That includes some important features such as locking and versioning but also a normalized Observation model. The Observation model is an important one especially in the ECM context where content need to be stored but also managed, moved, transformed…Our validation workflow process in our ECM product is for example based on that mechanism but we will describe the more generic concept of document Actions in the next section.

The Observation allows you to register listener objects that for example can be executed when nodes of certain types are added at a specified location. As defined in the Event interface there are 5 types of events that can be fired by observation mechanism:. That manipulation is done thanks to the ObservationListener object as shown in the next code fragment:. Its goals are to manage a graph of versions to enable the restore of previous versions, the creation of branches as well as their merge.

The first time a node is made versionable, it gets automatically the status of a checked out node. Any modification on that node will be made persistent when the changes are saved and when the node is checked in. Another version object will then be created. In the next screen we see green arrow that the PDF document invoice3. If the node itself is not versionable but if one of its ancestors is and if that one is checked in, then no write modification will be allowed on the child node.

To allow write changes, one will first have to checkout the ancestor node. The version number name works in our implementation like the SVN ones. It is possible to restore, view or even compare different versions of a node that has the type nt: All the information of a version is accessible through the VersionHistory object binded to a versioned node.

Getting that objects is trivial. Then you can lookup the version you wish thanks to several methods such as the getRootVersion or the getBaseVersion.

Each version history object contains all the Versions of the Node strictly speaking of the set of corresponding Nodes and each Version object has a pointer to its predecessor or its successor and contains the frozen Node state. That way it builds a graph of versions as seen in the next image taken from the specification itself. Locking a node allows you to make it only modifiable by you, usually for the time of your session.

As for versions methods, making a Node lockable is done through the use of a dedicated MixinType. In our example which is also the default implementation for locking in our ECM portletsthe node lock is deep and session scoped, in other words no modification on the children are allowed for the time of the user session.

When the session expires, the lock is disabled. Our implementation can be configured to use several repositories and each repository according to specification can have several workspaces. Each repository may have one or more workspaces, which will contain specific data container and other components for data access. Note that each repository should have one system workspace to store some system data like version storage, nodetypes and namespaces. Components that need to be configured are exposed in exo-jcr-config.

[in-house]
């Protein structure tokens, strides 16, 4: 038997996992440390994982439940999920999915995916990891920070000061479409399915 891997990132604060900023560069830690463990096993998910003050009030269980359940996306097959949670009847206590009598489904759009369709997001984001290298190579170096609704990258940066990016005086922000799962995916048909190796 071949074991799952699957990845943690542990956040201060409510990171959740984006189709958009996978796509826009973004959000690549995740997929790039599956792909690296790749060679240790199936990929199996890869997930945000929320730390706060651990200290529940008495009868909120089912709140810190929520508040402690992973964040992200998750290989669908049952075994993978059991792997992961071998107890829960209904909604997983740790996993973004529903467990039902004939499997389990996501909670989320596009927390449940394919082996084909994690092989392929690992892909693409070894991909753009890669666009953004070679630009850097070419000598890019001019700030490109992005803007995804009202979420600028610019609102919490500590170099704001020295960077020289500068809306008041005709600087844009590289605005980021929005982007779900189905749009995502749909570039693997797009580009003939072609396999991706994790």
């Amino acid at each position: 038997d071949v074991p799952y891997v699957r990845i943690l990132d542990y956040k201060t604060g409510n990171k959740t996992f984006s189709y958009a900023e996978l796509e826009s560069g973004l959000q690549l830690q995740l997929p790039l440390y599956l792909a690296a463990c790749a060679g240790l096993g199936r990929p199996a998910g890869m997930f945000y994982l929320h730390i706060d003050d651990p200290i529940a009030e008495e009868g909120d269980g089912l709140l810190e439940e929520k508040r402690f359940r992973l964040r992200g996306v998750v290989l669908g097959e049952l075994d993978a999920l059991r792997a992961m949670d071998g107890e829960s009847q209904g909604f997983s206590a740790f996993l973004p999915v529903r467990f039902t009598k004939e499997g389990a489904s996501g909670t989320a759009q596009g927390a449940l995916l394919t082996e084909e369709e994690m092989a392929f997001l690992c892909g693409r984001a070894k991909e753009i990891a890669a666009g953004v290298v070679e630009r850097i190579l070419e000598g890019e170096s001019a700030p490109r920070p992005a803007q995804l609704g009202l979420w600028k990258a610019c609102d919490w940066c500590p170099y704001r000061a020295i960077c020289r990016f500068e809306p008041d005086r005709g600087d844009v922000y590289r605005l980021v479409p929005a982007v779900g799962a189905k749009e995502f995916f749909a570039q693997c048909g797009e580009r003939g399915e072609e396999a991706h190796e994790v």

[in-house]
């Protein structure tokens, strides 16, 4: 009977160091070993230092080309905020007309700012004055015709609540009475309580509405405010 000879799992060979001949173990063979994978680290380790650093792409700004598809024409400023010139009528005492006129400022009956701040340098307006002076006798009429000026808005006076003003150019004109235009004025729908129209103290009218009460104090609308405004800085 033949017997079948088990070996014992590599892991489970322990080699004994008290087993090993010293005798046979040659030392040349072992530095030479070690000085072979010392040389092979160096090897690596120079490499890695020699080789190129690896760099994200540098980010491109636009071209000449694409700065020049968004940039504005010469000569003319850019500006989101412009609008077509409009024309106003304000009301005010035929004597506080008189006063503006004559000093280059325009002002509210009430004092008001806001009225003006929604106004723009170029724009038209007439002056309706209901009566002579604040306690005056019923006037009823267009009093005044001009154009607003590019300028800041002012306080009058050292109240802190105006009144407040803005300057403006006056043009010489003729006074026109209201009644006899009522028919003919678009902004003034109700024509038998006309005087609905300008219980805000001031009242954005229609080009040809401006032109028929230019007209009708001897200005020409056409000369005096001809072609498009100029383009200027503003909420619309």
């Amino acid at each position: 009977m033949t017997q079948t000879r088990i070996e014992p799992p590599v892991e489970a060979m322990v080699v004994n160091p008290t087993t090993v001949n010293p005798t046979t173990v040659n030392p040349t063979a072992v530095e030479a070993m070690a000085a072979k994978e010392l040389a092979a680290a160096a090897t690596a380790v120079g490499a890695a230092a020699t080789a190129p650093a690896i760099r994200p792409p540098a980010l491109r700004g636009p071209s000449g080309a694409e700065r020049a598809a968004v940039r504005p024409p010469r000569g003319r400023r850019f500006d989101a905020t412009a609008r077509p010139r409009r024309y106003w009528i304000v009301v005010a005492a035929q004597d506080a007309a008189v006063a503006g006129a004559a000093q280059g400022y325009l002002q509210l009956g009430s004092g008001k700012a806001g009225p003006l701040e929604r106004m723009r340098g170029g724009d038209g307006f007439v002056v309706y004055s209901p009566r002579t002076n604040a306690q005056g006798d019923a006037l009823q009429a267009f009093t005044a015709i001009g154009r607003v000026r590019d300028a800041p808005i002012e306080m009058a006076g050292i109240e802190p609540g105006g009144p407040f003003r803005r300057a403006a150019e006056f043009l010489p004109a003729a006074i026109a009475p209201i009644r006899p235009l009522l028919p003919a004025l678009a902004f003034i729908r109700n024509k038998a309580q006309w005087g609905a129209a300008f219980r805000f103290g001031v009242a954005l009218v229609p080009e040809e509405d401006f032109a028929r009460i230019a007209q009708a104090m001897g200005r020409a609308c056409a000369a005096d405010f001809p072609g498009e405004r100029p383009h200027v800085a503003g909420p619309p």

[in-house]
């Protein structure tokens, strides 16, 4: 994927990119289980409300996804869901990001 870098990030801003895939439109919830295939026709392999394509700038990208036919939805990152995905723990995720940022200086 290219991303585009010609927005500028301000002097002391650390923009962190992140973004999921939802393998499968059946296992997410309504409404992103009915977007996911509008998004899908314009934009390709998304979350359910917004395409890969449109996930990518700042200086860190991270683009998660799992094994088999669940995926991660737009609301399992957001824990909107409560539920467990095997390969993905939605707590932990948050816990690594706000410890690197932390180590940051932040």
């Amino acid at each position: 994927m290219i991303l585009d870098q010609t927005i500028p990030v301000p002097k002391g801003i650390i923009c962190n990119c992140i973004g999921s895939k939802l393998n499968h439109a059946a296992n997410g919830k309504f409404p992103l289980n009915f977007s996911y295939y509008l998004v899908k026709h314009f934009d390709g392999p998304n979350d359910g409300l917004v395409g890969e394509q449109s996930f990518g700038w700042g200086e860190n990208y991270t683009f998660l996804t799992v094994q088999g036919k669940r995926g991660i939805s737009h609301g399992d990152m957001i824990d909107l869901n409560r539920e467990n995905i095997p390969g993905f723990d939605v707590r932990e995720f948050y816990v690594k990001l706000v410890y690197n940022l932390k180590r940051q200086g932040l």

This workspace has relational database based backend of type. JSR does not specify mechanism for node type registration so we added registration mechanisms exposed in ExtendedNodeTypeManager interface that extends standard NodeTypeManager. It allows to register node type using dedicated Java class, object and also special type of bean called NodeTypeValue that can be used in dynamic registration or thanks to a declarative way using an XML Input stream.

Java Content Repository API offers a fa cade for accessing data regardless of data storing mechanism. It can be for instance local or remote file system, relational database, XML native database etc.

Our implementation offers simple internal API to plug any type of backend. The main components to do so are the WorkspaceDataContainer — an abstraction object for wrapping data source - and data storing components NodeData and PropertyData.

Implementing these interfaces eXo JCR can be extended with other type of data storage. All you need to point workspace to use specific data container is set container type and some container specific parameters if necessary like in example above:. For the time being eXo platform has two type of Hibernate based data containers see org.

It is possible to add, remove documents or set of documents from a path on the server. The DeltaV protocol is an extension of WebDAV that allows to also manag e document versioning that we will support in the future.

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This is part three of a trilogy on Bonita v2. Be sure to read part one and part two. In the two previous articles of the Bonita trilogy, Miguel and Jordi discussed many intrinsic topics of Bonita Workflow engine. This follow-up article steps back and deals with the application layer.

Indeed it demonstrates a possible way to couple a Workflow Engine and a Portal. More precisely, Bonita and eXo have been selected by way of implementation. The article shows how workflow processes can be deployed, managed and monitored through JSR Portlets.

It also shows how Bonita workflow engine can be leveraged to validate documents contained in the eXo Java Content Repository. We hope ideas presented here can be applied to different integration scenarios. You forgot to provide an Email Address. This email address is already registered. You have exceeded the maximum character limit. Please provide a Corporate E-mail Address. By submitting your personal information, you agree that TechTarget and its partners may contact you regarding relevant content, products and special offers.

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The first section introduces key concepts. Then we will have a look at the way both components can be integrated, and finally we will study some use cases. Then we will see the advantages offered by their integration. A Portal is a Web application providing unique and customized access to resources of the organization, such as applications, people, documents, and business processes. Java building blocks of Portals are called Portlets.

Portlets can be considered as specialized areas in the Web browser acting as a negotiator between users and information systems. Portlets are used in many fields like enterprise content management, groupware, business intelligence, monitoring, or online forms. The following screenshot illustrates a groupware portlet:. More precisely this is the eXo Calendar Portlet.